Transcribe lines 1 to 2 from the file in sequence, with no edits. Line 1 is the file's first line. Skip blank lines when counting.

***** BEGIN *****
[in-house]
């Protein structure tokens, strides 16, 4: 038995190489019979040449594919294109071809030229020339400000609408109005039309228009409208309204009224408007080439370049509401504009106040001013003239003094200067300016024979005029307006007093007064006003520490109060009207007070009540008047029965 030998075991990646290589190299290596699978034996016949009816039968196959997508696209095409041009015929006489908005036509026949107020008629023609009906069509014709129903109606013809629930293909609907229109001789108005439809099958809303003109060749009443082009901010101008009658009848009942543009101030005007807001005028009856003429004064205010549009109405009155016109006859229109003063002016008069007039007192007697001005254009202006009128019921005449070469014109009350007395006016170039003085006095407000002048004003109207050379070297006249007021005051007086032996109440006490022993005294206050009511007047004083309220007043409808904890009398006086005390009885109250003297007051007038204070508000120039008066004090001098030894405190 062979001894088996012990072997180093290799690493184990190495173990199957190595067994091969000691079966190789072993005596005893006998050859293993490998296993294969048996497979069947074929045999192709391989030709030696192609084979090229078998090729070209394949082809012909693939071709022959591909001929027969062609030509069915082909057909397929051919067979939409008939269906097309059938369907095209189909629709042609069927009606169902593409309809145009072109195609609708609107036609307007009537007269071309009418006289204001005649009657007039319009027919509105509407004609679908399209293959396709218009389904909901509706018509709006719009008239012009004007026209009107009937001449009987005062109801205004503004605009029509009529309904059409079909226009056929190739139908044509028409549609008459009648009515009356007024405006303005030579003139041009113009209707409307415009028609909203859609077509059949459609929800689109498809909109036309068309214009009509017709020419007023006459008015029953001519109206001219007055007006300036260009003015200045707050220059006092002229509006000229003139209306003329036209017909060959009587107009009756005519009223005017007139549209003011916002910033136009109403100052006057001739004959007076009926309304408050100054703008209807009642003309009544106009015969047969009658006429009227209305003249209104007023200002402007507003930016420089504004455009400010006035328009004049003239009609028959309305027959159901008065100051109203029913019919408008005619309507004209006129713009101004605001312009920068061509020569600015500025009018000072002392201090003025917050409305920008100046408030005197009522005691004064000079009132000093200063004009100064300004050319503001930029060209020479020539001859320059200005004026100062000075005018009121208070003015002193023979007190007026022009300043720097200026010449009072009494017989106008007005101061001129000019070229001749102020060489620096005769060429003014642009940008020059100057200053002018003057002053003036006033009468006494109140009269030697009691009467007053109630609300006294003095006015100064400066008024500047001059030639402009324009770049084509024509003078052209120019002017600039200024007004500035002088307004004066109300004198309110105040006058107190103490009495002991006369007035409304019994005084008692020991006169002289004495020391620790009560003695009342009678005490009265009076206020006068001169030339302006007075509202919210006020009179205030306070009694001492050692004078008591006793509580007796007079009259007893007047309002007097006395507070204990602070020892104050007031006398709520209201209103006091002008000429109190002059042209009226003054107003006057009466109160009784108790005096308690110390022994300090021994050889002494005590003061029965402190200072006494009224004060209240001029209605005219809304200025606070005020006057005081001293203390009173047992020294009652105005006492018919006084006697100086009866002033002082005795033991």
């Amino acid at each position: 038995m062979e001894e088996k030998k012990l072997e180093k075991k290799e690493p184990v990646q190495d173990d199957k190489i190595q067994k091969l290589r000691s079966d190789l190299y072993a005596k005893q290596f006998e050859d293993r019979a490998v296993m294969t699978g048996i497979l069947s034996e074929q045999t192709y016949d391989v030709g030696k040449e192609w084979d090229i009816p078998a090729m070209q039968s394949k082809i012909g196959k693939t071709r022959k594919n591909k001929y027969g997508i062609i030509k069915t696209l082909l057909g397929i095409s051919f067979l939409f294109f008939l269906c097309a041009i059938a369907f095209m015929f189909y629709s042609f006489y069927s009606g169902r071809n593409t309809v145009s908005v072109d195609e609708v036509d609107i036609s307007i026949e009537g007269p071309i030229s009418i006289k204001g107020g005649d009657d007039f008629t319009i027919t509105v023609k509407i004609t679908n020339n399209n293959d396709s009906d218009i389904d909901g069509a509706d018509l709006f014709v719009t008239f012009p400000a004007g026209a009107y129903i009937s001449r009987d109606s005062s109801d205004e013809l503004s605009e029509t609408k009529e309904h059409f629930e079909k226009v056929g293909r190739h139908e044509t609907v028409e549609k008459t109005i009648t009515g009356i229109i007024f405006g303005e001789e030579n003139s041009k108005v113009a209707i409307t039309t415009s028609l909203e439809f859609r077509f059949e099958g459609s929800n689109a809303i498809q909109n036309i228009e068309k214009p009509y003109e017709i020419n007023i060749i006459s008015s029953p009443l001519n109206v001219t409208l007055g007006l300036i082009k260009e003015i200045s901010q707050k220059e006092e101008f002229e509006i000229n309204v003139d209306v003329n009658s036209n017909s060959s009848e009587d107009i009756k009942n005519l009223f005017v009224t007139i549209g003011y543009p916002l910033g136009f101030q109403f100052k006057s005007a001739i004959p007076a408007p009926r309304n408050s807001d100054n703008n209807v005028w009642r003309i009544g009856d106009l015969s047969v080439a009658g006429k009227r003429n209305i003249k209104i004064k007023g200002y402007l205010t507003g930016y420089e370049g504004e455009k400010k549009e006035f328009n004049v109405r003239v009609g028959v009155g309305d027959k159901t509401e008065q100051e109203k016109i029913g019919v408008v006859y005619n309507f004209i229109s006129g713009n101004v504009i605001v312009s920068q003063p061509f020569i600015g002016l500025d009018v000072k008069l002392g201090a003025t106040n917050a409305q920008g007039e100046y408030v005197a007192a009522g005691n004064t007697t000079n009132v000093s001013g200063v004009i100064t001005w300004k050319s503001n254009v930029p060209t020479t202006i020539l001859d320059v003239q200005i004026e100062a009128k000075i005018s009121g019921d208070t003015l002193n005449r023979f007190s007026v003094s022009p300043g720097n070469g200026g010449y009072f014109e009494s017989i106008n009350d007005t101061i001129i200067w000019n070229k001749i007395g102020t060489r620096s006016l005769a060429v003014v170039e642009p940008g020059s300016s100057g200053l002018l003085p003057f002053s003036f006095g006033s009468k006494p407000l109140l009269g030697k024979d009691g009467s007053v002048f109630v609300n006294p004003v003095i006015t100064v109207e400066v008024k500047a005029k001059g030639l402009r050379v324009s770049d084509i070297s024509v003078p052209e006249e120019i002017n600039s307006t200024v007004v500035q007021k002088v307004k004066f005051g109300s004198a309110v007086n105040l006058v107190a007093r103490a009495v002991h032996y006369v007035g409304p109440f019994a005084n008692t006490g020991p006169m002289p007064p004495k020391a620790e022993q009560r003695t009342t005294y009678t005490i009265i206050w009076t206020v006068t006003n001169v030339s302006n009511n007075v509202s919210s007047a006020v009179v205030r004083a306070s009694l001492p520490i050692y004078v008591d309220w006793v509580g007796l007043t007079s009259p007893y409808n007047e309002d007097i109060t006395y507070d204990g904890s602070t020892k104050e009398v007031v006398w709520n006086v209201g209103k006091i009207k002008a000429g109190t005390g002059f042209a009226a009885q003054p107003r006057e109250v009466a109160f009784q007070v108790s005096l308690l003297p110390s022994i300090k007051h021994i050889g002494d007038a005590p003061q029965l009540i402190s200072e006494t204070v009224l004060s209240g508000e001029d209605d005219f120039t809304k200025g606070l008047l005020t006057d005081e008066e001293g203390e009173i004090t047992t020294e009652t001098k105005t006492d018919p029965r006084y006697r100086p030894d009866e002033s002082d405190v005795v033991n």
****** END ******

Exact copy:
[in-house]
């Protein structure tokens, strides 16, 4: 038995190489019979040449594919294109071809030229020339400000609408109005039309228009409208309204009224408007080439370049509401504009106040001013003239003094200067300016024979005029307006007093007064006003520490109060009207007070009540008047029965 030998075991990646290589190299290596699978034996016949009816039968196959997508696209095409041009015929006489908005036509026949107020008629023609009906069509014709129903109606013809629930293909609907229109001789108005439809099958809303003109060749009443082009901010101008009658009848009942543009101030005007807001005028009856003429004064205010549009109405009155016109006859229109003063002016008069007039007192007697001005254009202006009128019921005449070469014109009350007395006016170039003085006095407000002048004003109207050379070297006249007021005051007086032996109440006490022993005294206050009511007047004083309220007043409808904890009398006086005390009885109250003297007051007038204070508000120039008066004090001098030894405190 062979001894088996012990072997180093290799690493184990190495173990199957190595067994091969000691079966190789072993005596005893006998050859293993490998296993294969048996497979069947074929045999192709391989030709030696192609084979090229078998090729070209394949082809012909693939071709022959591909001929027969062609030509069915082909057909397929051919067979939409008939269906097309059938369907095209189909629709042609069927009606169902593409309809145009072109195609609708609107036609307007009537007269071309009418006289204001005649009657007039319009027919509105509407004609679908399209293959396709218009389904909901509706018509709006719009008239012009004007026209009107009937001449009987005062109801205004503004605009029509009529309904059409079909226009056929190739139908044509028409549609008459009648009515009356007024405006303005030579003139041009113009209707409307415009028609909203859609077509059949459609929800689109498809909109036309068309214009009509017709020419007023006459008015029953001519109206001219007055007006300036260009003015200045707050220059006092002229509006000229003139209306003329036209017909060959009587107009009756005519009223005017007139549209003011916002910033136009109403100052006057001739004959007076009926309304408050100054703008209807009642003309009544106009015969047969009658006429009227209305003249209104007023200002402007507003930016420089504004455009400010006035328009004049003239009609028959309305027959159901008065100051109203029913019919408008005619309507004209006129713009101004605001312009920068061509020569600015500025009018000072002392201090003025917050409305920008100046408030005197009522005691004064000079009132000093200063004009100064300004050319503001930029060209020479020539001859320059200005004026100062000075005018009121208070003015002193023979007190007026022009300043720097200026010449009072009494017989106008007005101061001129000019070229001749102020060489620096005769060429003014642009940008020059100057200053002018003057002053003036006033009468006494109140009269030697009691009467007053109630609300006294003095006015100064400066008024500047001059030639402009324009770049084509024509003078052209120019002017600039200024007004500035002088307004004066109300004198309110105040006058107190103490009495002991006369007035409304019994005084008692020991006169002289004495020391620790009560003695009342009678005490009265009076206020006068001169030339302006007075509202919210006020009179205030306070009694001492050692004078008591006793509580007796007079009259007893007047309002007097006395507070204990602070020892104050007031006398709520209201209103006091002008000429109190002059042209009226003054107003006057009466109160009784108790005096308690110390022994300090021994050889002494005590003061029965402190200072006494009224004060209240001029209605005219809304200025606070005020006057005081001293203390009173047992020294009652105005006492018919006084006697100086009866002033002082005795033991």